In my opinion, Club Penguin has succeeded in making one of the most popular, profitable, and enjoyable online games of all time because they have accidentally through strict filters, unintentional social classes, items, servers and more have created their own culture. I am writing this post to commemorate Club Penguin’s 10th anniversary (I would have made this post yesterday but I was busy getting coverage of Club Penguin Reunion).
First, let’s discuss the strict filters, we all dread them, but in my opinion they have helped lay the foundation to one of Club Penguin’s most valuable assets, its culture, specifically the lingo. The filters have made certain common phrases that most certainly do not have to be blocked, blocked. This leads to the players (myself included) making their own words, and phrases to circumvent the heavy filters, a seemingly unimportant, yet crucial factor in the enjoyment of Club Penguin, we have all own code phrases that we all know, and use.
Next is a big one, social classes. Its hard to imagine, but Club Penguin has its own social classes, I like to divide them as so: general players (role-players, talkers, etc.), popular general players (one well-known through out a server i.e. someone on Abominable known for their amazing igloos), “famous” penguins or “rare” penguins (popular Club Penguin bloggers, video makers, etc. or older penguins with items like the beta hat, red lei, etc.), and then at the top we have former, and current Club Penguin staff (i.e. Rsnail, Billybob, Polo, Spike Hike, etc.) Many players will do anything to try and move up these classes, or be a part of, or associated with a higher class and reach the ultimate possible goal of being “famous” (becoming a Club Penguin staff member is so improbable, most ignore it.) Don’t believe me? Then, explain why yesterday at the Club Penguin Reunion everyone was begging Rsnail, Chrisdog93, and other staff, or “famous” for postcards, or to add them. We all, whether we want to admit it or not would love the bragging rights of saying, “Rsnail added me”, or “Chrisdog93 sent me a postcard”. To do this, we buy memberships to stay “cool”, and we actively participate and are concerned with Club Penguin, because who knows? Maybe in that new catalog you’ll buy an item that will become “rare”, or maybe at that party, you’ll become friendly with Billybob and get a shout-out from him on Twitter. We make blogs, videos, and Twitters because we want to become “famous”. Everyone does things like this at some point (unless you are a Club Penguin staff member). I’ll even admit I’ve done it multiple times, and still do, why do you think I am so proud of Rsnail’s postcard to me? Why do you think I, or anyone else on this blog, or any for that matter works as hard as they do (aside from the fact blogging can be very rewarding, and enjoyable)?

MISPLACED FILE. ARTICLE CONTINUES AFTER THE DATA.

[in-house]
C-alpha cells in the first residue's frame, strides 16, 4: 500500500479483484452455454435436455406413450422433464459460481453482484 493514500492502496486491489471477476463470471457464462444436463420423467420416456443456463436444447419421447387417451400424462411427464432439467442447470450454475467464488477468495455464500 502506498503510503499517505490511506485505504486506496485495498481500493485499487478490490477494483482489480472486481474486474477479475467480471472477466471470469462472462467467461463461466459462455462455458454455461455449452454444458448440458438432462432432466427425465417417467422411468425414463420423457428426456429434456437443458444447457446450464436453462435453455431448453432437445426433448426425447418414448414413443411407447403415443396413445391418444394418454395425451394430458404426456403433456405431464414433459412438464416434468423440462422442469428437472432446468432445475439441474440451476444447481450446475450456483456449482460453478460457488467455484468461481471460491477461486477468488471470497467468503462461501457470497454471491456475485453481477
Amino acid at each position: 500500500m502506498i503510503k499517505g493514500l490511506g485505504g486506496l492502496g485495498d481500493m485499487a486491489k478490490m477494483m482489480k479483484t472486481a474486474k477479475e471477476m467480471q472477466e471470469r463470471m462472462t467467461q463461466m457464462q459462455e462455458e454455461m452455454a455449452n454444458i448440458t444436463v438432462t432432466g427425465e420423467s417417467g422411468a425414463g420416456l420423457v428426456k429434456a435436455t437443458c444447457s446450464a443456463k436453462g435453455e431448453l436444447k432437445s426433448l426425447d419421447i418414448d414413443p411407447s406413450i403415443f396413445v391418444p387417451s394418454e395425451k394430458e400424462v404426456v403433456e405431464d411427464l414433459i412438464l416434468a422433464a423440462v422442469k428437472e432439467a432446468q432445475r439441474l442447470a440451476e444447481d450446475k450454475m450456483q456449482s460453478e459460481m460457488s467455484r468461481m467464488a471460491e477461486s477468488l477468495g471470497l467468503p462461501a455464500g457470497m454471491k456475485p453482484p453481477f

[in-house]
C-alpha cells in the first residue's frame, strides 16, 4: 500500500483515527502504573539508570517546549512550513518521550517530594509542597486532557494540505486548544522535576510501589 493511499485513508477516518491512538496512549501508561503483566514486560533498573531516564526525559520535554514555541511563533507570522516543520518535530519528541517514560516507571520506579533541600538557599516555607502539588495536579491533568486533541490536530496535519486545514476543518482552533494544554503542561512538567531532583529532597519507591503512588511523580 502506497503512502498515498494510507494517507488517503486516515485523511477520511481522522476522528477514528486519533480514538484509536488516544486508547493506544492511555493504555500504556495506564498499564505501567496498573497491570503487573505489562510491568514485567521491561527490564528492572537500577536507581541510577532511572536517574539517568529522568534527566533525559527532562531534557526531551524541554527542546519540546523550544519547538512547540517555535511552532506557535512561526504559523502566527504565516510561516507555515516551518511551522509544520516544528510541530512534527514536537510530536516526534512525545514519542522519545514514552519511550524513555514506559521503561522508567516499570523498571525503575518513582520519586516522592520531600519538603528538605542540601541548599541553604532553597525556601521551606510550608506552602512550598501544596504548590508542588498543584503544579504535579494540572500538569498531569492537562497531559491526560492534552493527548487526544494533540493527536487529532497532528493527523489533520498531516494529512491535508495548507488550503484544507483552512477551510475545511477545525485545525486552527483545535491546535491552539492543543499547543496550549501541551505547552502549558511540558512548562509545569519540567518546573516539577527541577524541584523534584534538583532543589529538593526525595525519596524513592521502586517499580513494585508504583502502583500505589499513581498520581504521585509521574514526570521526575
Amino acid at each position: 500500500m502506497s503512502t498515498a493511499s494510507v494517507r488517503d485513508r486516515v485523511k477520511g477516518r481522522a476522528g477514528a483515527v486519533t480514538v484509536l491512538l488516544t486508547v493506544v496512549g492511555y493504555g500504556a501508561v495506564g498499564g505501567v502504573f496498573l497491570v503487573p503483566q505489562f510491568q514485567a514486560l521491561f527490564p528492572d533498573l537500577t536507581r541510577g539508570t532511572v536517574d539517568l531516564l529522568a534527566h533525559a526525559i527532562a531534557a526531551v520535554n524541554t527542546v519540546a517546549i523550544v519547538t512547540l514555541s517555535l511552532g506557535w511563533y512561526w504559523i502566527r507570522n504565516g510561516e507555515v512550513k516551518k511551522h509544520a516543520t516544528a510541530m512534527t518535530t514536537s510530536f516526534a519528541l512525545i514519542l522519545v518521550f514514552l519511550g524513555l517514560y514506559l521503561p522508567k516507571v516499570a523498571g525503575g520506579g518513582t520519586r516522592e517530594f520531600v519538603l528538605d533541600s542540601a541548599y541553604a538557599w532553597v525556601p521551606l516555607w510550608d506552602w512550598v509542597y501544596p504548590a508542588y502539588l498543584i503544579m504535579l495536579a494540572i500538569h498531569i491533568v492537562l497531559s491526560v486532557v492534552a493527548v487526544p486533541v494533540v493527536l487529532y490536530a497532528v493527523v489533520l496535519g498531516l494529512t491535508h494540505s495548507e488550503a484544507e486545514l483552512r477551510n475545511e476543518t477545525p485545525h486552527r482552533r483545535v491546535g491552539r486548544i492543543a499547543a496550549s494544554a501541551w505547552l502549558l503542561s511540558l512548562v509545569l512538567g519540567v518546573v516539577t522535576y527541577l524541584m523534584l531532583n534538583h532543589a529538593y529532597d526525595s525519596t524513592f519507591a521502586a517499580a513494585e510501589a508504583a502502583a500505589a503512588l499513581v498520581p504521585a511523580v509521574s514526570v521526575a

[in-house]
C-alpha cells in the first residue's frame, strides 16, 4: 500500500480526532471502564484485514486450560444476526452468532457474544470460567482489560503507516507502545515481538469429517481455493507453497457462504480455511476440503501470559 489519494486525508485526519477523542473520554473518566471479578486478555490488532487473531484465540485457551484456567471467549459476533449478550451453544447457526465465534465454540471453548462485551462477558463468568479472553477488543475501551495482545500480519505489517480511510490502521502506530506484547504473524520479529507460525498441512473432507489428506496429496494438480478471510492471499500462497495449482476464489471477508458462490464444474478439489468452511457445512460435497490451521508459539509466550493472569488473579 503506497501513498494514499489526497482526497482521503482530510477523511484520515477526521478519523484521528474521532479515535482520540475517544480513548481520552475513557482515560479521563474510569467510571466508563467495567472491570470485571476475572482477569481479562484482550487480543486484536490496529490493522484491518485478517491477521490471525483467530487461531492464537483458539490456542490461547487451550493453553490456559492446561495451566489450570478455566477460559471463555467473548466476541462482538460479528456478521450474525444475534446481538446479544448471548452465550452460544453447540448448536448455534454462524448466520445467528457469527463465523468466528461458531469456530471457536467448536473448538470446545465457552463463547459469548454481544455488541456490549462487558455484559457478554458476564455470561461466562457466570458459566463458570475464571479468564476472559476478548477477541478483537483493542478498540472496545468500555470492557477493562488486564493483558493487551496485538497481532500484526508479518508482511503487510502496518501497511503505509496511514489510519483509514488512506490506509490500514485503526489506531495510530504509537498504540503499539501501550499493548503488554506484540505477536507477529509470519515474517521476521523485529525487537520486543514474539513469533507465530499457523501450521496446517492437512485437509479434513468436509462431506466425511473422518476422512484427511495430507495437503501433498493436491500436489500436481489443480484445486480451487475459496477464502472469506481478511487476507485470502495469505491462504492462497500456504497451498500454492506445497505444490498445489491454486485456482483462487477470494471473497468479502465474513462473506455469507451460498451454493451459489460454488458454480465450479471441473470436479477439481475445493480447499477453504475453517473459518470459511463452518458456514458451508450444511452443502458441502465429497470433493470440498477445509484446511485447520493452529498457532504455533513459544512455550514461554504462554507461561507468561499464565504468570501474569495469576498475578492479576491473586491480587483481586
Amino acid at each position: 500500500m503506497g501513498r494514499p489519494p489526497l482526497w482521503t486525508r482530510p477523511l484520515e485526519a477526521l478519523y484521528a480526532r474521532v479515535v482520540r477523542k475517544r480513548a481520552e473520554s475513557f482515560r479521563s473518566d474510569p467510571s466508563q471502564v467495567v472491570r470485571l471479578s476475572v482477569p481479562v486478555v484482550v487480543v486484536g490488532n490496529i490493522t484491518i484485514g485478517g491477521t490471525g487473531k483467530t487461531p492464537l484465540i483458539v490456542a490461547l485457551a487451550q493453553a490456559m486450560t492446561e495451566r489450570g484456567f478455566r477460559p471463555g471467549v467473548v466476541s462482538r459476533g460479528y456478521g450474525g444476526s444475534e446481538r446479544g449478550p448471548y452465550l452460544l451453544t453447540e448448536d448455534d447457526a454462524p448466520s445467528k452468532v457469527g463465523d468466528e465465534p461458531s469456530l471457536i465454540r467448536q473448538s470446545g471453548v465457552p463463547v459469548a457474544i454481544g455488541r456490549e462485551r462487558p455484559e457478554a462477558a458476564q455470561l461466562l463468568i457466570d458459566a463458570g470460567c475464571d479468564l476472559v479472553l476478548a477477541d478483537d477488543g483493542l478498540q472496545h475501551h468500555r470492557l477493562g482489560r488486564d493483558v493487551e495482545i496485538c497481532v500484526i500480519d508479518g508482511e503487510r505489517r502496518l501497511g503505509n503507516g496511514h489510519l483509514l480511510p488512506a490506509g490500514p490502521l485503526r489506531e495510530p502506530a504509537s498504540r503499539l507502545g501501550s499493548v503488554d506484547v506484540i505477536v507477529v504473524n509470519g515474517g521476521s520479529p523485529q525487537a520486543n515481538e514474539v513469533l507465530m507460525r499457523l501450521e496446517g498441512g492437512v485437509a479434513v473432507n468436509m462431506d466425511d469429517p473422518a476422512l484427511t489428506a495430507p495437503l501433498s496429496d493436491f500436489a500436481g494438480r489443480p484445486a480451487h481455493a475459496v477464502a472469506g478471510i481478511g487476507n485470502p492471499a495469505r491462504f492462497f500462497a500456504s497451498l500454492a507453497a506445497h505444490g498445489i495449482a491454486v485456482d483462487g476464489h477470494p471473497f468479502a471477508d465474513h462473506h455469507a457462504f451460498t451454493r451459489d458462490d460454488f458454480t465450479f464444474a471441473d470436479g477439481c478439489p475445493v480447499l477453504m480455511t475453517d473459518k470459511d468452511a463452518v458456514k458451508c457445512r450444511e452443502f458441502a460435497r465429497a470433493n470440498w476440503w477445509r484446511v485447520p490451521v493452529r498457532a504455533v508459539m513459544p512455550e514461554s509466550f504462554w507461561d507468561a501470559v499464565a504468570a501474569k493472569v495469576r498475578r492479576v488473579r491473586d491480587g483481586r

Next, Club Penguin has common ideas on what’s cool. It’s cool to be “famous”, or rare” obviously, or to be associated with someone who is. It’s also cool to have certain desirable items (not necessarily rare ones), and to have a unique style, although I’ll get into the culture of Club Penguin’s items later. It’s also cool to know about Club Penguin, its history, its staff, and more. I’m always impressed when I hear penguins describing parties that I’ve been to and they haven’t better than I could. It’s also really cool to be apart of more exclusive, or elusive Club Penguin events.
Now, one of the most important causes of Club Penguin’s culture, items. Club Penguin has managed to make virtual items very important to players young and old alike, which is impressive. We all want items, for various reasons, I myself can think of me buying items in the hopes one day they’ll be “rare” (again, back to that concept. You’ve probably noticed, lots of these aspects of Club Penguin culture are intertwined), or I could use them in funny a way, or they simply look cool. I need to mention, because there is a high likelihood current Club Penguin staff will read this post (as Rsnail, Billybob, and Polo have confirmed they will be reading this) that “rare” items cannot continuously be brought back because if they are, it not only destroys the “rareness”, but it destroys a major aspect of Club Penguin culture, which is its strongest asset. Items show off where you’ve been, and what you’ve done on Club Penguin.